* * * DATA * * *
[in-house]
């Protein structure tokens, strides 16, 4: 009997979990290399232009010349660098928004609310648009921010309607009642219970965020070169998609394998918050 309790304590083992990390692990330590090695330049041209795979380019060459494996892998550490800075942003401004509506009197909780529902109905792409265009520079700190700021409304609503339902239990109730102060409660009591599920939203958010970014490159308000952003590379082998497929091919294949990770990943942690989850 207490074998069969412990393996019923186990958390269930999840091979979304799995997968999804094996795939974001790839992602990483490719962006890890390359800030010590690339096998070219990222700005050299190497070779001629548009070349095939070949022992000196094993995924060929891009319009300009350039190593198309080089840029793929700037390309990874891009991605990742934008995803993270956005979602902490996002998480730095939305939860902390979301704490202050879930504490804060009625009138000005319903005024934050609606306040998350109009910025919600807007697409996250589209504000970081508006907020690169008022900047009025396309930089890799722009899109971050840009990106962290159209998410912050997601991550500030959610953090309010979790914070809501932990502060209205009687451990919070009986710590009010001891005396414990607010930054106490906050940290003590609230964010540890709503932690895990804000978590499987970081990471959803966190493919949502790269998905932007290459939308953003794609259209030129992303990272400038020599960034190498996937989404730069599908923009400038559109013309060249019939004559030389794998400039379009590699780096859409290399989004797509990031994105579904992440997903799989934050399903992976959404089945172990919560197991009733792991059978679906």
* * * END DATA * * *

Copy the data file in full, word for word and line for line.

[in-house]
């Protein structure tokens, strides 16, 4: 009997979990290399232009010349660098928004609310648009921010309607009642219970965020070169998609394998918050 309790304590083992990390692990330590090695330049041209795979380019060459494996892998550490800075942003401004509506009197909780529902109905792409265009520079700190700021409304609503339902239990109730102060409660009591599920939203958010970014490159308000952003590379082998497929091919294949990770990943942690989850 207490074998069969412990393996019923186990958390269930999840091979979304799995997968999804094996795939974001790839992602990483490719962006890890390359800030010590690339096998070219990222700005050299190497070779001629548009070349095939070949022992000196094993995924060929891009319009300009350039190593198309080089840029793929700037390309990874891009991605990742934008995803993270956005979602902490996002998480730095939305939860902390979301704490202050879930504490804060009625009138000005319903005024934050609606306040998350109009910025919600807007697409996250589209504000970081508006907020690169008022900047009025396309930089890799722009899109971050840009990106962290159209998410912050997601991550500030959610953090309010979790914070809501932990502060209205009687451990919070009986710590009010001891005396414990607010930054106490906050940290003590609230964010540890709503932690895990804000978590499987970081990471959803966190493919949502790269998905932007290459939308953003794609259209030129992303990272400038020599960034190498996937989404730069599908923009400038559109013309060249019939004559030389794998400039379009590699780096859409290399989004797509990031994105579904992440997903799989934050399903992976959404089945172990919560197991009733792991059978679906």